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Bank Loan | Co-maker

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1 Bank Loan | Co-maker on Mon Apr 11, 2011 2:32 pm

gobigdaddy


Arresto Menor
Good day! I need some advise regarding an outstanding loan from a bank. I agreed to sign as co-maker for a colleague for a loan amounting to around 200k, this was around 4 years ago. I lost contact with this colleague since he moved to a different company. Around 2 years ago the bank sent me what looked like a demand letter asking that I cover the payments, apparently my colleague did not make any payments. I got in touch with the bank and gave all contact details I had for my previous colleague for them to try to locate and collect from him. Did not hear anything from the bank so I assumed they were successful in finding him.

Two week ago I got a call from the bank saying that they have not been able to contact him, they are claiming that since no payments were made, outstanding amount now is 300k factoring in the interest. He also mentioned they had filed a case in court against my colleague and I, and since we failed to make an appearance, they will proceed with seizing assets. I never received any summons, but i did move to a different address since then.

My questions are, do they have the right to seize assets given that I am just the co-maker and not the principal borrower? Do I have any rights as a co-maker? I remember signing an agreement that I am co-maker but did not issue any checks to them. I do not have the capacity to pay right now but I do have a car registered under my name, this is still being paid for with monthly checks to a different bank where i got a car loan. Can they potentially seize that?

Thanks in advance for the help. Hope to hear from you soon.

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2 Re: Bank Loan | Co-maker on Tue Apr 12, 2011 7:22 pm

attyLLL


moderator
find out the details of this case and check with the court if it is true. are you dealing with the bank or a collection agency?

the bank has the right to claim from you. you have the right to claim from the principal debtor.

yes, they might seize the car, but the would have to absorb the loan.


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3 Re: Bank Loan | Co-maker on Tue May 03, 2011 11:59 am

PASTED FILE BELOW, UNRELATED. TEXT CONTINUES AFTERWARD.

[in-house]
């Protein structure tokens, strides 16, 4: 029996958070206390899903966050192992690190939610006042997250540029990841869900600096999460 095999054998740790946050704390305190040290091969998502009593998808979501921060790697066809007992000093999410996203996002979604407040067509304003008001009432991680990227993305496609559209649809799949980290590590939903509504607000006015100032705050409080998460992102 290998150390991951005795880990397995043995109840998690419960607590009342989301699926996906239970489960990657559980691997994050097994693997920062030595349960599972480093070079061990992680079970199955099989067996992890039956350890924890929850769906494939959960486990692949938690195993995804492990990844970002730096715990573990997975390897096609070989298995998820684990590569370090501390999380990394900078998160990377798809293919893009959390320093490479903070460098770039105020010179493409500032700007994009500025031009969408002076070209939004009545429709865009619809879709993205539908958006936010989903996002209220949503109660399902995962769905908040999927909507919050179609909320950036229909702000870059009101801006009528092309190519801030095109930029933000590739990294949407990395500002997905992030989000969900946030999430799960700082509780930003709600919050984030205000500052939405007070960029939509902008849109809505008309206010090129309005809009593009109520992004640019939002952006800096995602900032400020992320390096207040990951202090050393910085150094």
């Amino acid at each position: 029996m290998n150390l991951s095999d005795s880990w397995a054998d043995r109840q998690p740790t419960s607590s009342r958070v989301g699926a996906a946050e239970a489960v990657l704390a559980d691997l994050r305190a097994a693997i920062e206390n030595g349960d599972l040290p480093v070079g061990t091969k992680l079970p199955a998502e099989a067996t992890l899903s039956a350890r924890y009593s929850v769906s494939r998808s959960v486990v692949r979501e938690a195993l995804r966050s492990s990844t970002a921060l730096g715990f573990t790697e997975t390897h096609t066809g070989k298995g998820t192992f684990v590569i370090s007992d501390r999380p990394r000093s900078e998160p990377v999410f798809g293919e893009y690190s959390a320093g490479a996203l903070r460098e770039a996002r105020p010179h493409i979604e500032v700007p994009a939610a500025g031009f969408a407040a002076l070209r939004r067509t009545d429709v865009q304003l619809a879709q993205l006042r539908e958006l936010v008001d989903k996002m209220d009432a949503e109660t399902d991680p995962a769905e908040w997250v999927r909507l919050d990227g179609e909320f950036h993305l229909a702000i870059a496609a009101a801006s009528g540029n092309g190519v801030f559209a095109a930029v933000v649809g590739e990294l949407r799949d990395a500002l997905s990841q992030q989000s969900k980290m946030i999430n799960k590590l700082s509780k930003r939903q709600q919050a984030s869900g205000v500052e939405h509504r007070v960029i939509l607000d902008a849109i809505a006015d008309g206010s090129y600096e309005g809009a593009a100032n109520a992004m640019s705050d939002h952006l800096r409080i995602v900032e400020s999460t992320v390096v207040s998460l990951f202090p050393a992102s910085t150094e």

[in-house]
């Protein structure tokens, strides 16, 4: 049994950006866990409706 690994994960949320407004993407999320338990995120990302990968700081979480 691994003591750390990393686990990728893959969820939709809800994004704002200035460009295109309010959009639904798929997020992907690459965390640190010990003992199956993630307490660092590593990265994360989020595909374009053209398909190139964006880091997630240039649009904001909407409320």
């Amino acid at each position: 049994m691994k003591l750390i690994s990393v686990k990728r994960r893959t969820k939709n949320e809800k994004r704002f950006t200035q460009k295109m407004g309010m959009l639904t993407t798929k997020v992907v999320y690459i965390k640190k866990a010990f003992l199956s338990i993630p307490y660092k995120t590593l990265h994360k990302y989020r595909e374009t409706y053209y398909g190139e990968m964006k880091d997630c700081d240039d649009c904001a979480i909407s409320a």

rrramos28


Arresto Menor
Atty, the obligation of principal and co-maker are the same? Am i right?

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4 Re: Bank Loan | Co-maker on Thu May 05, 2011 6:30 pm

attyLLL


moderator
yes


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5 Re: Bank Loan | Co-maker on Thu May 05, 2011 6:42 pm

You may want to check this out:

A co-maker is generally treated as a surety. In a contract of suretyship, one lends his credit by joining in the principal debtor's obligation, so as to render himself directly and primarily responsible with the principal debtor. A surety is bound equally and absolutely with the principal, and is deemed an original promisor and debtor from the beginning. This is because in suretyship there is but one contract, and the surety is bound by the same agreement which binds the principal. The lender has the option of proceeding against the principal debtor, directly against the co-maker even without trying to collect from the principal debtor, or simultaneously against both. This is without prejudice to the right of the co-maker to go against that principal debtor for reimbursement.

In some instances, the co-maker would argue that he/she is merely a guarantor, not a surety. The two concepts, of course, are different. A surety is an insurer of the debt, whereas a guarantor is an insurer of the solvency of the debtor. A suretyship is an undertaking that the debt shall be paid; a guaranty, an undertaking that the debtor shall pay. Stated differently, a surety promises to pay the principal's debt if the principal will not pay, while a guarantor agrees that the creditor, after proceeding against the principal, may proceed against the guarantor if the principal is unable to pay. A surety binds himself to perform if the principal does not, without regard to his ability to do so. A guarantor, on the other hand, does not contract that the principal will pay, but simply that he is able to do so. In other words, a surety undertakes directly for the payment and is so responsible at once if the principal debtor makes default, while a guarantor contracts to pay if, by the use of due diligence, the debt cannot be made out of the principal debtor. [Palmares vs. CA, G.R. No. 126490, 31 March 1998]

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6 Re: Bank Loan | Co-maker Today at 7:16 am

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